Introduction to Ayurveda - Part One: Amazing Herbs
Part one: amazing herbs
Do you prefer to take care of your health naturally and herbally whenever possible?
Now is your chance to look at the abundance of amazing herbs traditionally used in Ayurvedic medicine, a practice that has been tried and tested for thousands of years. I have chosen a favorite and highly esteemed herb to help bring each of the three doshic combinations back into balance.
For the pitta/kapha combination, the herb manjistha (Rubia cordifolia) is a gem. It is the best Ayurvedic blood purifier, a beautiful cleansing herb for the hot, hormonal, edema-prone, oilierskinned, congested individual.
Manjistha helps with acne, swollen glands, and excess fluid, and removes obstructions associated with the liver and kidneys, which tend to form stones.
For the pitta/vata combination, I have to recommend shatavari (Asparagus racemosus). Sorry guys, this is mostly an herb for the girls. However, it has an amazing pitta cooling effect and can be used even by men for conditions of overheating of the brain or body, and for excess fire as in ulcerative conditions.
Shatavari is deeply nourishing and tonifying, or strengthening to the female reproductive system. It nourishes dry membranes and can be used long term, helping wildly hormonal pittas and anxious and melancholic vatas. Strong kaphas don’t usually need much help with their libido, but for you pitta- and vata-dominant girls this may be the answer you’ve been looking for: From Sanskrit it translates as, “She who possesses a hundred husbands!”
For the indecisive vata/kapha combination (who sometimes think they are pittas), I have chosen ashwagandha (Withania somnifera). If your body temperature runs cool regularly, read on.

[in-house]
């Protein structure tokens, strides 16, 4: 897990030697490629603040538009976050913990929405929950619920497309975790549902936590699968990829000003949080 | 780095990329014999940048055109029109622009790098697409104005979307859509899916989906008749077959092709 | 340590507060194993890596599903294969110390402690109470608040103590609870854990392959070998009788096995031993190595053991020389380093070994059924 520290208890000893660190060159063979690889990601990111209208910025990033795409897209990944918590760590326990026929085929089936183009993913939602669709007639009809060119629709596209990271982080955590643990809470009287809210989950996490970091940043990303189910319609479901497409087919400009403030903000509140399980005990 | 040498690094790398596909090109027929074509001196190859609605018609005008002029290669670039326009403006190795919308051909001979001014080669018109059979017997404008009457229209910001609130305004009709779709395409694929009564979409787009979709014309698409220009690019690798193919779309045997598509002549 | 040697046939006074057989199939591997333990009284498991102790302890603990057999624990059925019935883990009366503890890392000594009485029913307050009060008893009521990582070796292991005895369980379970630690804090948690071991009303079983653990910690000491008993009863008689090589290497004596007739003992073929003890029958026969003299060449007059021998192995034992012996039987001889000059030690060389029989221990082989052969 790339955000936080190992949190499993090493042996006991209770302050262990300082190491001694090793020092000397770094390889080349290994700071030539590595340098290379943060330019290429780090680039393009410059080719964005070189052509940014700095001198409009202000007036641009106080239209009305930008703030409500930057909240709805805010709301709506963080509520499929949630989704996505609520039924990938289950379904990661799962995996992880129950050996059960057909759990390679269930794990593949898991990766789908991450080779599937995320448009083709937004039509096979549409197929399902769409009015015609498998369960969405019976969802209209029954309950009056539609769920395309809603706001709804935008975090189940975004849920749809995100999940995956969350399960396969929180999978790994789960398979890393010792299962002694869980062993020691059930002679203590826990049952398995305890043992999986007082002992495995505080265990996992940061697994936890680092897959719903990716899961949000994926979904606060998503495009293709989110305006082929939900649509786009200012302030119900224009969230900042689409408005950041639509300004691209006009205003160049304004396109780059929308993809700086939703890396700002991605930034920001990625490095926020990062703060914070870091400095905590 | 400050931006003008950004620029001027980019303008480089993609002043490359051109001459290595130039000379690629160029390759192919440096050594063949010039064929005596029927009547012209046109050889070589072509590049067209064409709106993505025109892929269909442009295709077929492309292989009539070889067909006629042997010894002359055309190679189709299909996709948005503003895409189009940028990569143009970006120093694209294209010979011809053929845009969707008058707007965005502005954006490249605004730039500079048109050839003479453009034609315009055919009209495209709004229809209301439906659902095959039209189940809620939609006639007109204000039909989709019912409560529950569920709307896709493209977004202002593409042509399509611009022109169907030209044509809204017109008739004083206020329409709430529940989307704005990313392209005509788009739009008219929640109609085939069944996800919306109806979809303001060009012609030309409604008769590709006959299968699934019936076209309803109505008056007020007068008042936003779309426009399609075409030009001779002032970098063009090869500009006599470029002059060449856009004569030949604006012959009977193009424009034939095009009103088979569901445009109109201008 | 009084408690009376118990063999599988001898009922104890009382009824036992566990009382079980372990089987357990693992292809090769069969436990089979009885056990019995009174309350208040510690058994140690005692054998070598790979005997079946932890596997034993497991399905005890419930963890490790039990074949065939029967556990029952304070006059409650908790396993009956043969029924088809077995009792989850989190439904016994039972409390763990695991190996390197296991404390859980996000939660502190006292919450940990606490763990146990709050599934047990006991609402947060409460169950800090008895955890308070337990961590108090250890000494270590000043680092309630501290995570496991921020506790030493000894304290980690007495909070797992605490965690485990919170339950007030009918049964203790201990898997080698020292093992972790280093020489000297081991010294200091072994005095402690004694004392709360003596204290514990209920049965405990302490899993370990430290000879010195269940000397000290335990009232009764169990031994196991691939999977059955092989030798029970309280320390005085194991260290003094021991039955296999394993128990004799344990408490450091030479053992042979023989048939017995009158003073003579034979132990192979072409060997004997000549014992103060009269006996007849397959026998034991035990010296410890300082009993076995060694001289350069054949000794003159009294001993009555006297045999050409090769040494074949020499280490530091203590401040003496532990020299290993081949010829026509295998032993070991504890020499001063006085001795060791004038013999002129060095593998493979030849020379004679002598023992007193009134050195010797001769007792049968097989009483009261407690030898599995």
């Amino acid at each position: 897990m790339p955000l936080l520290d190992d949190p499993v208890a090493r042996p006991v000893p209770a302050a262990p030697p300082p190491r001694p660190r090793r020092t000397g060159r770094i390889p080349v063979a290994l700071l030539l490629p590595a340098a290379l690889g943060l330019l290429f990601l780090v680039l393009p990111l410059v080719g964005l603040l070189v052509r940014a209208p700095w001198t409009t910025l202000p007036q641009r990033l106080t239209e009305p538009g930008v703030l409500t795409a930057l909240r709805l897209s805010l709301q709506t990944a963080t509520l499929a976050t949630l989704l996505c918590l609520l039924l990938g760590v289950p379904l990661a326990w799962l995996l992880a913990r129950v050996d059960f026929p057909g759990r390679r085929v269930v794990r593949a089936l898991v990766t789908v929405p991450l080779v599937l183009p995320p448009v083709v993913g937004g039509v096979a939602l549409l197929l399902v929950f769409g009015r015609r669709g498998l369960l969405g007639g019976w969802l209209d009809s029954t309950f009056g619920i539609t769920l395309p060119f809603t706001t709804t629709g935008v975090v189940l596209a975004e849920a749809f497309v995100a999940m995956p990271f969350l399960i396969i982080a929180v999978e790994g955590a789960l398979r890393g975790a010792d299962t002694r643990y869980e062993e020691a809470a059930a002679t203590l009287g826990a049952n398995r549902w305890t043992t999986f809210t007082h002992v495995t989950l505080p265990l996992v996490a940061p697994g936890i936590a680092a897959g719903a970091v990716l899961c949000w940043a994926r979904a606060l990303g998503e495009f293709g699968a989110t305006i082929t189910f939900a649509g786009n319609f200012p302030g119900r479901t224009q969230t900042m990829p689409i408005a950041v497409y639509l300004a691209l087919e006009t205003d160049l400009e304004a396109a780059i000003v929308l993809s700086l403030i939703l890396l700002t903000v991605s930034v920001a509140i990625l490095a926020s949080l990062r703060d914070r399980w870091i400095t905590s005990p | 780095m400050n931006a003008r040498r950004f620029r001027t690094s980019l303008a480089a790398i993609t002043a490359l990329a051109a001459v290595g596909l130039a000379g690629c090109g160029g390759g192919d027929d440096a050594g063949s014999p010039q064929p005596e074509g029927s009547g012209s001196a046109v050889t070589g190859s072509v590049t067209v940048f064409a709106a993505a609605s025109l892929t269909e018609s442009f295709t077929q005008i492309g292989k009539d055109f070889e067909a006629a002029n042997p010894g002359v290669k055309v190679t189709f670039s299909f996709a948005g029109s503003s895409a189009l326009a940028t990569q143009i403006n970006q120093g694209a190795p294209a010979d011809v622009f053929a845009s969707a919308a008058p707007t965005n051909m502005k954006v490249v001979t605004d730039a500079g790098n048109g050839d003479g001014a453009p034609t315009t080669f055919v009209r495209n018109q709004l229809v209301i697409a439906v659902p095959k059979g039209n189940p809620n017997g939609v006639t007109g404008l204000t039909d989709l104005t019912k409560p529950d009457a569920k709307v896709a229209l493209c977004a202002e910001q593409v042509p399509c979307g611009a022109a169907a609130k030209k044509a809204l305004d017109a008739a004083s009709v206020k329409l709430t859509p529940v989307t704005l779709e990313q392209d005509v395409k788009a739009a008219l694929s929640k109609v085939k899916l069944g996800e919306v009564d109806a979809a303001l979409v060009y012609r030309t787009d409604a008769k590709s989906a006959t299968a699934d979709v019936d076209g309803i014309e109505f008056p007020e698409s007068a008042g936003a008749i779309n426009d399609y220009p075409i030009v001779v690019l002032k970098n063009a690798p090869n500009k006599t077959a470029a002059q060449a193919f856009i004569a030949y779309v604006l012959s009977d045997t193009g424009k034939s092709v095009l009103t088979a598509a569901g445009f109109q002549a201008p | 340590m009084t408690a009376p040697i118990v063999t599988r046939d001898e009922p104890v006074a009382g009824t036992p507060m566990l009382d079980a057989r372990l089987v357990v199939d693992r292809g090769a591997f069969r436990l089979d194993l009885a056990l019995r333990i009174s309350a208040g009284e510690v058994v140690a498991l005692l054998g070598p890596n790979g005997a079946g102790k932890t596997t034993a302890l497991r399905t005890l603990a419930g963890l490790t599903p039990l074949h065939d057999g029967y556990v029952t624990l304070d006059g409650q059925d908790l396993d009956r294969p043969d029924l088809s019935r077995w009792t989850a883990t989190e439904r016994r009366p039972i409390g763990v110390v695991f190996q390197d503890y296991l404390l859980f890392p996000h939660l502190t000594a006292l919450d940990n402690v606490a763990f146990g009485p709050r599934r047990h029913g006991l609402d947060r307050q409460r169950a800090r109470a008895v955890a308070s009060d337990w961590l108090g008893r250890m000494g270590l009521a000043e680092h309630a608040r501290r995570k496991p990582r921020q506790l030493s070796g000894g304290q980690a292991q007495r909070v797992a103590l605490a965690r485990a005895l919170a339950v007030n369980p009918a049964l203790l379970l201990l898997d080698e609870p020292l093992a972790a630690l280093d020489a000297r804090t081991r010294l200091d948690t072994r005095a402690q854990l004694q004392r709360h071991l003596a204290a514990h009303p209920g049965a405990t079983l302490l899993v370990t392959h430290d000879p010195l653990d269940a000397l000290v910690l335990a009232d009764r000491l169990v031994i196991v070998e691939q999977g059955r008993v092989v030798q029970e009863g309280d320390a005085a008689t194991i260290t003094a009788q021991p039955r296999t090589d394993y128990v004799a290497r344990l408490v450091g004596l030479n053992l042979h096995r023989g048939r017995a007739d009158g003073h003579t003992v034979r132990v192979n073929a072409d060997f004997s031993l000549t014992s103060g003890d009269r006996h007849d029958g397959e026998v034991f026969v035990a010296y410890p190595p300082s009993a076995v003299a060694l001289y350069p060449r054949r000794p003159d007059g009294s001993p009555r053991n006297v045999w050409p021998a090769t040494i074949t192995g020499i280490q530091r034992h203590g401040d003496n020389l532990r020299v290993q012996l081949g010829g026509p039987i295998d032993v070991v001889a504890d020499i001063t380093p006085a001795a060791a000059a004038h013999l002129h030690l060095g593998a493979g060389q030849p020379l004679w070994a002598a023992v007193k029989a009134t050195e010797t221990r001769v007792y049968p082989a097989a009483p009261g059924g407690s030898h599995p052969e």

Ashwagandha is one of the most important Ayurvedic herbs for today’s society and culture. We are hyperactive and yet adrenally exhausted; this herb can help us keep up. Can’t sleep? Chaotic dreams? Feeling spent, debilitated, and running on Starbucks? Libido on hold? I would not be without ashwagandha. Even if you have some pitta, but you’re not too out of balance, you can use it. Or combine it with shatavari for cooling, and you have a match made in heaven.
It is nearly impossible for me to limit myself to three favorite Ayurvedic herbs, so why try? Here are a few more that are tridoshic, meaning they are great for all doshic combinations:
Brahmi (a close relative of gotu kola) is excellent for the mind and imparts a calm and meditative consciousness; some yogis regularly eat fresh brahmi leaves to improve meditation. It is a valuable herb for the nervous system and detoxifies the brain cells.
Phyllanthus is another herb that is indispensable in today’s world. It is a gentle liver detoxifier, helping the liver cope with the effects of alcohol, tobacco, drugs, and chemicals. It can be used by all doshas to aid daily detox.
Shankapushpi is another important Ayurvedic herb for the nervous system. It calms anxiety, rejuvenates the brain, uplifts the depressed, and clarifies the muddled. It is also useful for nerve pain, especially pain exacerbated by cold.
Gokshura is the lowly, unnoticed goat’s-head weed or puncture vine. Little did you know the weed that wrecked your bicycle tire is fantastic for the urinary tract and libido. It is an effective and gentle diuretic that is smooth like marshmallow root, so it’s soothing for stones, UTIs, and interstitial cystitis. It also strengthens the kidneys.
So little space, so many herbs. This is just a sampling of the marvels that Ayurvedic medicine has to offer: something for everyone, with disease prevention and optimum health as the primary goals.
Part two: Next time, Amber Lynn Vitse will share her Ayurvedic beauty tips.
By: Amber Lynn Vitse
" Introduction to Ayurveda "
©Copyright 2012, By Amber Lynn Vitse - Remedies For Life Magazine, October 12, 2012